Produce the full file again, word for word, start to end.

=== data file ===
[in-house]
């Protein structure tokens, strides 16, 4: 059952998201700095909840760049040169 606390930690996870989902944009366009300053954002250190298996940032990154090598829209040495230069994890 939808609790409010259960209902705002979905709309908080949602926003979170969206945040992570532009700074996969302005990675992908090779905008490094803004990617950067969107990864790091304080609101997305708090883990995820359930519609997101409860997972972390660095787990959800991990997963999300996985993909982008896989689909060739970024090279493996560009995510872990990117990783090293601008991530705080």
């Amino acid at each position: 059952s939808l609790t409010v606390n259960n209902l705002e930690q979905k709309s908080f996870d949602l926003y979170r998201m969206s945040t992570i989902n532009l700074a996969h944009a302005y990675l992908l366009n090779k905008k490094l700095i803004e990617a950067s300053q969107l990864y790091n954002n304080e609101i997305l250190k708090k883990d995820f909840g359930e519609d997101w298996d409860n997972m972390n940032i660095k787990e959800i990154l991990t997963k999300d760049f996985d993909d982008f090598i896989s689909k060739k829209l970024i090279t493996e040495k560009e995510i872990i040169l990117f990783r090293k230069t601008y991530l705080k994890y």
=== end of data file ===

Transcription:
[in-house]
């Protein structure tokens, strides 16, 4: 059952998201700095909840760049040169 606390930690996870989902944009366009300053954002250190298996940032990154090598829209040495230069994890 939808609790409010259960209902705002979905709309908080949602926003979170969206945040992570532009700074996969302005990675992908090779905008490094803004990617950067969107990864790091304080609101997305708090883990995820359930519609997101409860997972972390660095787990959800991990997963999300996985993909982008896989689909060739970024090279493996560009995510872990990117990783090293601008991530705080």
């Amino acid at each position: 059952s939808l609790t409010v606390n259960n209902l705002e930690q979905k709309s908080f996870d949602l926003y979170r998201m969206s945040t992570i989902n532009l700074a996969h944009a302005y990675l992908l366009n090779k905008k490094l700095i803004e990617a950067s300053q969107l990864y790091n954002n304080e609101i997305l250190k708090k883990d995820f909840g359930e519609d997101w298996d409860n997972m972390n940032i660095k787990e959800i990154l991990t997963k999300d760049f996985d993909d982008f090598i896989s689909k060739k829209l970024i090279t493996e040495k560009e995510i872990i040169l990117f990783r090293k230069t601008y991530l705080k994890y």